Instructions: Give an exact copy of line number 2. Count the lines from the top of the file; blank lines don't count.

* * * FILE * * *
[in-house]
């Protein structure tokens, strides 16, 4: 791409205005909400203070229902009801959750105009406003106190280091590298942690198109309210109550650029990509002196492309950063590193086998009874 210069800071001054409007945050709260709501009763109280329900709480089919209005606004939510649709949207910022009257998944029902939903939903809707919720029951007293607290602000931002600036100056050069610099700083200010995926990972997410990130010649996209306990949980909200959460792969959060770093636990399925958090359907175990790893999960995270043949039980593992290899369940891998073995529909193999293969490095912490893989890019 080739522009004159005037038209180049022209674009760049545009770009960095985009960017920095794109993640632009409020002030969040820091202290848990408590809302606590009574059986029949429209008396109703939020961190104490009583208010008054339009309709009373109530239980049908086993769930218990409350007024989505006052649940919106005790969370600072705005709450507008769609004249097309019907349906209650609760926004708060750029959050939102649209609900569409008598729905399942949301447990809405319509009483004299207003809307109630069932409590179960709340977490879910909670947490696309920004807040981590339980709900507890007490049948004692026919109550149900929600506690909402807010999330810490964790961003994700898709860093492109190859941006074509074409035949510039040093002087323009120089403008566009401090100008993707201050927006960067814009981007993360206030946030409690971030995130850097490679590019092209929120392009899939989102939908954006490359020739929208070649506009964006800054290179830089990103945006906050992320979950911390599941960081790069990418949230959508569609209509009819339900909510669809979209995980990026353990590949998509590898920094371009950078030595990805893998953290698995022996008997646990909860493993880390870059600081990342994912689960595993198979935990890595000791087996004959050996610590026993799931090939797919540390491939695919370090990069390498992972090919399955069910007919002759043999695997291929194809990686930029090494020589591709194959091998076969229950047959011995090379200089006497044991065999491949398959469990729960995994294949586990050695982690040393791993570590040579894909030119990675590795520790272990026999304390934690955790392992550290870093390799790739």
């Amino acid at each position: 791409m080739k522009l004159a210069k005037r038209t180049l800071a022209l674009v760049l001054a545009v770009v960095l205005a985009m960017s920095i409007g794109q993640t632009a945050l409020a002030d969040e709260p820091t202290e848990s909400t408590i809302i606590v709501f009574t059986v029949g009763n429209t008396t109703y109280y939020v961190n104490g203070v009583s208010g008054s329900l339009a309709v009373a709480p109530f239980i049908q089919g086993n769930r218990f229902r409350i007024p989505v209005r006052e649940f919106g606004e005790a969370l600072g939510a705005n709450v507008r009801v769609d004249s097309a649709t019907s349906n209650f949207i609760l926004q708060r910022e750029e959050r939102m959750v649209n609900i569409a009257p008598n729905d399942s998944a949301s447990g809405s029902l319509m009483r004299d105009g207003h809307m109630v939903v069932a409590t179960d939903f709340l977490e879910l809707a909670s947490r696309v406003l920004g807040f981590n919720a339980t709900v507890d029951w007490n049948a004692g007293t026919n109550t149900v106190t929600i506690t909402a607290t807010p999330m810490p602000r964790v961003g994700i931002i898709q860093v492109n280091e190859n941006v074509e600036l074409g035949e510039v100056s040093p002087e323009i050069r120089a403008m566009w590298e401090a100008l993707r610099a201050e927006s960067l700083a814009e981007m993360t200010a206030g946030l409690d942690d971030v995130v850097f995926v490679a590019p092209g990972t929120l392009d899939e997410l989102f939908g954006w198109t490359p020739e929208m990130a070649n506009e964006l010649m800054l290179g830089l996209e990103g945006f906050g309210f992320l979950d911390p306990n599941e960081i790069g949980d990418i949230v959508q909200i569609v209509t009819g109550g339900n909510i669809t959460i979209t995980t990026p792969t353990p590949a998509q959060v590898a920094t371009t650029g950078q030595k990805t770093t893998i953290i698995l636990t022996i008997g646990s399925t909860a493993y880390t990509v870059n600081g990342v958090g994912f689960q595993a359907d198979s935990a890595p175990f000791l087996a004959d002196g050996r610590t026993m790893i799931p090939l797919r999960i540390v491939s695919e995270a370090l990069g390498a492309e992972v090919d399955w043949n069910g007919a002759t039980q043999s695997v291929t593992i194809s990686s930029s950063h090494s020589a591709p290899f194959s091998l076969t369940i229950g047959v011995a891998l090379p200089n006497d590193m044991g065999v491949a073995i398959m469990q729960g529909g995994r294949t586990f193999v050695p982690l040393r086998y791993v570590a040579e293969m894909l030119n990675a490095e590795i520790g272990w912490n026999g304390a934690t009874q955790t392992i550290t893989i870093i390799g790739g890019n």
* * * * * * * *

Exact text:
């Protein structure tokens, strides 16, 4: 791409205005909400203070229902009801959750105009406003106190280091590298942690198109309210109550650029990509002196492309950063590193086998009874 210069800071001054409007945050709260709501009763109280329900709480089919209005606004939510649709949207910022009257998944029902939903939903809707919720029951007293607290602000931002600036100056050069610099700083200010995926990972997410990130010649996209306990949980909200959460792969959060770093636990399925958090359907175990790893999960995270043949039980593992290899369940891998073995529909193999293969490095912490893989890019 080739522009004159005037038209180049022209674009760049545009770009960095985009960017920095794109993640632009409020002030969040820091202290848990408590809302606590009574059986029949429209008396109703939020961190104490009583208010008054339009309709009373109530239980049908086993769930218990409350007024989505006052649940919106005790969370600072705005709450507008769609004249097309019907349906209650609760926004708060750029959050939102649209609900569409008598729905399942949301447990809405319509009483004299207003809307109630069932409590179960709340977490879910909670947490696309920004807040981590339980709900507890007490049948004692026919109550149900929600506690909402807010999330810490964790961003994700898709860093492109190859941006074509074409035949510039040093002087323009120089403008566009401090100008993707201050927006960067814009981007993360206030946030409690971030995130850097490679590019092209929120392009899939989102939908954006490359020739929208070649506009964006800054290179830089990103945006906050992320979950911390599941960081790069990418949230959508569609209509009819339900909510669809979209995980990026353990590949998509590898920094371009950078030595990805893998953290698995022996008997646990909860493993880390870059600081990342994912689960595993198979935990890595000791087996004959050996610590026993799931090939797919540390491939695919370090990069390498992972090919399955069910007919002759043999695997291929194809990686930029090494020589591709194959091998076969229950047959011995090379200089006497044991065999491949398959469990729960995994294949586990050695982690040393791993570590040579894909030119990675590795520790272990026999304390934690955790392992550290870093390799790739």